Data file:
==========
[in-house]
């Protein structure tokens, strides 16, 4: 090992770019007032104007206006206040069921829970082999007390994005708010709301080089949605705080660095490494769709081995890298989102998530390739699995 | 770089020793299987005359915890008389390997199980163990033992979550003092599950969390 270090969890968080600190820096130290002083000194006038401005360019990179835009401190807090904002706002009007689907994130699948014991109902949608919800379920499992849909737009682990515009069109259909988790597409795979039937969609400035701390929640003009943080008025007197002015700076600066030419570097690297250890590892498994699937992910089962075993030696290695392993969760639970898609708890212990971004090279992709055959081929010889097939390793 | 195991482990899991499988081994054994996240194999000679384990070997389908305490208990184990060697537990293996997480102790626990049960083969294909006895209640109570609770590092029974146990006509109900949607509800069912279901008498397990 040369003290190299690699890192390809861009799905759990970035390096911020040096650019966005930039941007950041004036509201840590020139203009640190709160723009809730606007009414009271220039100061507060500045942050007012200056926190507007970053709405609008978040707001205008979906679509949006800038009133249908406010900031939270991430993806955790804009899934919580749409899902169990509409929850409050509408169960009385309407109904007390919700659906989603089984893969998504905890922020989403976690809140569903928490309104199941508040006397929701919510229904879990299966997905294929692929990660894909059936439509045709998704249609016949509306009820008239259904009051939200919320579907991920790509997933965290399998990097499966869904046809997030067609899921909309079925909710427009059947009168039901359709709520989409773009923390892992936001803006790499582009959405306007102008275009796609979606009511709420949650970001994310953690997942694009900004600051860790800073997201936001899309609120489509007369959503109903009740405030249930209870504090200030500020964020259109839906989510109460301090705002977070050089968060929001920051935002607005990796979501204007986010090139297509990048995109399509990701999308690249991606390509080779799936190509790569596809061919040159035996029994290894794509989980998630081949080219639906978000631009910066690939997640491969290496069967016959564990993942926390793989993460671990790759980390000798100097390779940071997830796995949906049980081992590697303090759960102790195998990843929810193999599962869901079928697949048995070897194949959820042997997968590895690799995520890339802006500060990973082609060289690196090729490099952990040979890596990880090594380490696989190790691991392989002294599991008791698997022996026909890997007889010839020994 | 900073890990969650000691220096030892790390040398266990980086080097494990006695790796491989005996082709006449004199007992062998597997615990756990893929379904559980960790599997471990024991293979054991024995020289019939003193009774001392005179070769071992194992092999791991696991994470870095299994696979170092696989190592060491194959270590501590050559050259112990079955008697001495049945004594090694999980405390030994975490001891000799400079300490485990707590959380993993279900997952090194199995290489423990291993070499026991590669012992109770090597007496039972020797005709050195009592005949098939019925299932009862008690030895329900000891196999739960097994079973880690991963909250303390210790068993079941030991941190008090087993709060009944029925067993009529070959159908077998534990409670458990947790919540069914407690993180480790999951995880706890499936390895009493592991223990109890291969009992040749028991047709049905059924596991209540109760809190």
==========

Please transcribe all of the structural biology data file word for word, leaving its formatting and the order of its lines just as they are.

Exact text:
[in-house]
């Protein structure tokens, strides 16, 4: 090992770019007032104007206006206040069921829970082999007390994005708010709301080089949605705080660095490494769709081995890298989102998530390739699995 | 770089020793299987005359915890008389390997199980163990033992979550003092599950969390 270090969890968080600190820096130290002083000194006038401005360019990179835009401190807090904002706002009007689907994130699948014991109902949608919800379920499992849909737009682990515009069109259909988790597409795979039937969609400035701390929640003009943080008025007197002015700076600066030419570097690297250890590892498994699937992910089962075993030696290695392993969760639970898609708890212990971004090279992709055959081929010889097939390793 | 195991482990899991499988081994054994996240194999000679384990070997389908305490208990184990060697537990293996997480102790626990049960083969294909006895209640109570609770590092029974146990006509109900949607509800069912279901008498397990 040369003290190299690699890192390809861009799905759990970035390096911020040096650019966005930039941007950041004036509201840590020139203009640190709160723009809730606007009414009271220039100061507060500045942050007012200056926190507007970053709405609008978040707001205008979906679509949006800038009133249908406010900031939270991430993806955790804009899934919580749409899902169990509409929850409050509408169960009385309407109904007390919700659906989603089984893969998504905890922020989403976690809140569903928490309104199941508040006397929701919510229904879990299966997905294929692929990660894909059936439509045709998704249609016949509306009820008239259904009051939200919320579907991920790509997933965290399998990097499966869904046809997030067609899921909309079925909710427009059947009168039901359709709520989409773009923390892992936001803006790499582009959405306007102008275009796609979606009511709420949650970001994310953690997942694009900004600051860790800073997201936001899309609120489509007369959503109903009740405030249930209870504090200030500020964020259109839906989510109460301090705002977070050089968060929001920051935002607005990796979501204007986010090139297509990048995109399509990701999308690249991606390509080779799936190509790569596809061919040159035996029994290894794509989980998630081949080219639906978000631009910066690939997640491969290496069967016959564990993942926390793989993460671990790759980390000798100097390779940071997830796995949906049980081992590697303090759960102790195998990843929810193999599962869901079928697949048995070897194949959820042997997968590895690799995520890339802006500060990973082609060289690196090729490099952990040979890596990880090594380490696989190790691991392989002294599991008791698997022996026909890997007889010839020994 | 900073890990969650000691220096030892790390040398266990980086080097494990006695790796491989005996082709006449004199007992062998597997615990756990893929379904559980960790599997471990024991293979054991024995020289019939003193009774001392005179070769071992194992092999791991696991994470870095299994696979170092696989190592060491194959270590501590050559050259112990079955008697001495049945004594090694999980405390030994975490001891000799400079300490485990707590959380993993279900997952090194199995290489423990291993070499026991590669012992109770090597007496039972020797005709050195009592005949098939019925299932009862008690030895329900000891196999739960097994079973880690991963909250303390210790068993079941030991941190008090087993709060009944029925067993009529070959159908077998534990409670458990947790919540069914407690993180480790999951995880706890499936390895009493592991223990109890291969009992040749028991047709049905059924596991209540109760809190």